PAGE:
PTSD, or post-traumatic stress disorder, is a relatively common psychological condition that develops due to intense trauma or stress. It is often the cause of uncontrollable, intrusive thought patterns, anxiety or panic, flashbacks, and nightmares or insomnia.
PTSD also creates short-term memory loss and long-term effects on the individual’s mental health. Treating post-traumatic stress disorder is crucial since the symptoms can worsen over time, leading to higher degrees of impairment and disruption to the sufferer’s life.
The first step to helping someone with post-traumatic stress disorder is to understand PTSD as thoroughly as possible, so you can have some insight into how your loved one feels on a conscious and unconscious level. One of the most serious side effects of developing PTSD is that the individual living with the disorder frequently feels helpless and has intense fear or anxiety.
This will often mean that they will be hypervigilant and restless because their brain is always fearful of a repeat of the trauma. This is common in people with PTSD, and the lack of sleep exacerbates the issue, clouding their judgment and decision-making abilities.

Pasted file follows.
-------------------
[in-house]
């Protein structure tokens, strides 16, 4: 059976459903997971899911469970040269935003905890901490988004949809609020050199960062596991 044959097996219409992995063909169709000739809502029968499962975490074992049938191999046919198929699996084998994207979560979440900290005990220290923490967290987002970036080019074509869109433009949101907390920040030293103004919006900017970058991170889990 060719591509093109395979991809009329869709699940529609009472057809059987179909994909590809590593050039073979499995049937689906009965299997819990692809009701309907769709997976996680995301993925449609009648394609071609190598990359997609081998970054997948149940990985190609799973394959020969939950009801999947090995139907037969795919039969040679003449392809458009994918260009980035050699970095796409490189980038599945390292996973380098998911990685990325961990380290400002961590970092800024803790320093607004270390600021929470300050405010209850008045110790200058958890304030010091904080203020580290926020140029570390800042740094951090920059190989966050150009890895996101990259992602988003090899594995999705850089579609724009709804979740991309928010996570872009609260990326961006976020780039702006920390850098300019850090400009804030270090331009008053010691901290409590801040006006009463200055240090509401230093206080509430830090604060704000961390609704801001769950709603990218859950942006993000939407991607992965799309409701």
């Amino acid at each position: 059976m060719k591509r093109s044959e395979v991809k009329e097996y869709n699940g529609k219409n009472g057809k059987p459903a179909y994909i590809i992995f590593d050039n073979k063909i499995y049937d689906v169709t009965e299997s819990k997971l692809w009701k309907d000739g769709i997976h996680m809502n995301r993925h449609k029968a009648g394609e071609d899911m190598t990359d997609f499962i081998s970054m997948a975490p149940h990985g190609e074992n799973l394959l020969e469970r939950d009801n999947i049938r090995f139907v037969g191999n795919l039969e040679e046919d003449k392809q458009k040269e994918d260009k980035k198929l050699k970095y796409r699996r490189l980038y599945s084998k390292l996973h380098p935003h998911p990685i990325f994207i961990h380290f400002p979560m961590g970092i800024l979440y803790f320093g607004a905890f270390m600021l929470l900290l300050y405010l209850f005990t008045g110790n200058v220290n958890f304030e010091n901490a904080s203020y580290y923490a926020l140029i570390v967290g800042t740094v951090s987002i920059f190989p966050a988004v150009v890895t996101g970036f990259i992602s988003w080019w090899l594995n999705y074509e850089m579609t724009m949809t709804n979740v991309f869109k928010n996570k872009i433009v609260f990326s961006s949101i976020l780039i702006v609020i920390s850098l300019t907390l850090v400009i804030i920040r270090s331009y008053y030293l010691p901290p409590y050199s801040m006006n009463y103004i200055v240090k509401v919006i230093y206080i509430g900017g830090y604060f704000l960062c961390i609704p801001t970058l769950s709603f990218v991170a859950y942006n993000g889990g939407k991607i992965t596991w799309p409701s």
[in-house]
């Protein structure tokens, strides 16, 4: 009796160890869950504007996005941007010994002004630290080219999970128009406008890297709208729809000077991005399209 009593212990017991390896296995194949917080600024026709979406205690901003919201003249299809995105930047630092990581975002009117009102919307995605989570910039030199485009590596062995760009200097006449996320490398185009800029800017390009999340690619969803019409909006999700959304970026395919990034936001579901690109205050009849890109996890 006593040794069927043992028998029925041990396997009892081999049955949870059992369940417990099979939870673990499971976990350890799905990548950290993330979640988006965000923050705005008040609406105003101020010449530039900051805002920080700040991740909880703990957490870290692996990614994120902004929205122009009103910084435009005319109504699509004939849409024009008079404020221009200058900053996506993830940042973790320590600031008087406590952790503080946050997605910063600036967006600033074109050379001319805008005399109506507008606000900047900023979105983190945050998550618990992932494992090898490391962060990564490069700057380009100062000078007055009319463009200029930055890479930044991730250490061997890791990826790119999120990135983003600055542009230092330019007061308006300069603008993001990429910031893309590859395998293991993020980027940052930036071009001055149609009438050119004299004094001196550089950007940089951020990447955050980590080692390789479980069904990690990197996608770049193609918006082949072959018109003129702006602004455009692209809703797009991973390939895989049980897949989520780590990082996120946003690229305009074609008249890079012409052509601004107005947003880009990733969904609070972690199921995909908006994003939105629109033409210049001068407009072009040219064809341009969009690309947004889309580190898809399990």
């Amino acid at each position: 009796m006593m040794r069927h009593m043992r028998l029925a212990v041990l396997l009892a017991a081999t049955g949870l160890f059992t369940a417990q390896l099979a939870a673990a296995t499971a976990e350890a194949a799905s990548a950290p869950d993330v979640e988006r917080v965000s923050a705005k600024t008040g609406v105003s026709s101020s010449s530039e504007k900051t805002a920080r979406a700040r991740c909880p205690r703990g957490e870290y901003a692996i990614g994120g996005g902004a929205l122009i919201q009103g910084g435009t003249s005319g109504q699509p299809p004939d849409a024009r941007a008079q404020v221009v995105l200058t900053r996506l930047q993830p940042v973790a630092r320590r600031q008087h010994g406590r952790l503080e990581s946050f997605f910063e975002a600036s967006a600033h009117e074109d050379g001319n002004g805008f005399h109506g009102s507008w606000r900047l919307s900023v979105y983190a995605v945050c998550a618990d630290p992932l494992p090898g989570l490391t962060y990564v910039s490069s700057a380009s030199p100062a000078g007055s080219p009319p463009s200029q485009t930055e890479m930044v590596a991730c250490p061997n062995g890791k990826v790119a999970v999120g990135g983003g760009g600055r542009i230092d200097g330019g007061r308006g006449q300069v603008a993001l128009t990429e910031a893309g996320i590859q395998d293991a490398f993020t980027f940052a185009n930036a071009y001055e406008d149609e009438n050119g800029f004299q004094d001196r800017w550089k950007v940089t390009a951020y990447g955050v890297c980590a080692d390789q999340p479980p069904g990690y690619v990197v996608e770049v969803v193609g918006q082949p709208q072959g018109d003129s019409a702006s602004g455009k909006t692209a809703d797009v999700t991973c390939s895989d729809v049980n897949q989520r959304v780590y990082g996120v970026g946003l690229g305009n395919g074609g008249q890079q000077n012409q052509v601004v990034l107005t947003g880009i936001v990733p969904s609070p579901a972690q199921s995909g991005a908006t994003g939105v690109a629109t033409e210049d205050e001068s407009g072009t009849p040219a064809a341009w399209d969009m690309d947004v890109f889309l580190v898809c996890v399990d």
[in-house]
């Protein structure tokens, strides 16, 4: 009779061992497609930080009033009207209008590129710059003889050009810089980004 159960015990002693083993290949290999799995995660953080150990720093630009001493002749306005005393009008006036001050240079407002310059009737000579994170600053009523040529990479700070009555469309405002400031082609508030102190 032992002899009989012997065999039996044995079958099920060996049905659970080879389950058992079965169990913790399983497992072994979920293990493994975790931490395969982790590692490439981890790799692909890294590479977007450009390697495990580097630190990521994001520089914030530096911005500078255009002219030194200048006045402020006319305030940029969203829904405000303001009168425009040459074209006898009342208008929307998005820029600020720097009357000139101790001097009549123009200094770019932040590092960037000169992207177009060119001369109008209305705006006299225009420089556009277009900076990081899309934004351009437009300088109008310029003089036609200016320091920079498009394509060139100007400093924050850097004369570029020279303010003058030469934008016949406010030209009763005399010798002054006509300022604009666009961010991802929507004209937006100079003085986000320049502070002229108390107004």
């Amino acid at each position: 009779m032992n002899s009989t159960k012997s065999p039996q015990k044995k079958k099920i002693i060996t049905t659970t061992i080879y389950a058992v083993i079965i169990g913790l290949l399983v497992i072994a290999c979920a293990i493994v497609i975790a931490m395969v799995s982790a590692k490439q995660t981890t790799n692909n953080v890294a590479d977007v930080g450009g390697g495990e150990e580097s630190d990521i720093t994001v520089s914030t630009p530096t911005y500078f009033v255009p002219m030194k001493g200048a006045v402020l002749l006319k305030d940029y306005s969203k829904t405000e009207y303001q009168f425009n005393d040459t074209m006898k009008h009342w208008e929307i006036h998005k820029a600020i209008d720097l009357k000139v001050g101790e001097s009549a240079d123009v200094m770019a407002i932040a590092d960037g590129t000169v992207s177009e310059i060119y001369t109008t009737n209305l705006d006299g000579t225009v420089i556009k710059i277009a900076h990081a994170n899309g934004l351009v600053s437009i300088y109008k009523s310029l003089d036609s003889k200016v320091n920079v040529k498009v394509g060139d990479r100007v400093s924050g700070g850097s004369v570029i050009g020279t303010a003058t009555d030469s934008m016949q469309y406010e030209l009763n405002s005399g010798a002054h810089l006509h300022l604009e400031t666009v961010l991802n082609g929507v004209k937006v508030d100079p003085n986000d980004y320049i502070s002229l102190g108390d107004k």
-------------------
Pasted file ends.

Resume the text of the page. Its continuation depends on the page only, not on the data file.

How to Recognize PTSD
According to the National Institute of Mental Health, about 7 or 8 out of every 100 people will experience PTSD at some point in their lives.
This means it’s highly likely someone in your life is already living with the consequences of severe trauma. The most effective way to recognize post-traumatic stress disorder in someone close to you without undergoing a doctor or psychotherapist visit is to look for signs of avoidance, hyperarousal, or emotional instability.
Avoidance is when the individual will go to great lengths to avoid triggers that remind them of the trauma. Hyperarousal is also common and is when they always seem on “high alert,” resulting from their brain being constantly wary of repeated traumatic events. Emotional instability will be common and can result in sudden outbursts of sadness, anger, or even aggression.
Talking to someone with PTSD
When you approach your loved one to talk about post-traumatic stress disorder, stay positive and listen to them. While you may have concerns you want to voice and tell them how much you feel like professional help could benefit them, you don’t want the encounter to come across as an attack. You want to get your concerns across, but you don’t want to argue with them about how they feel.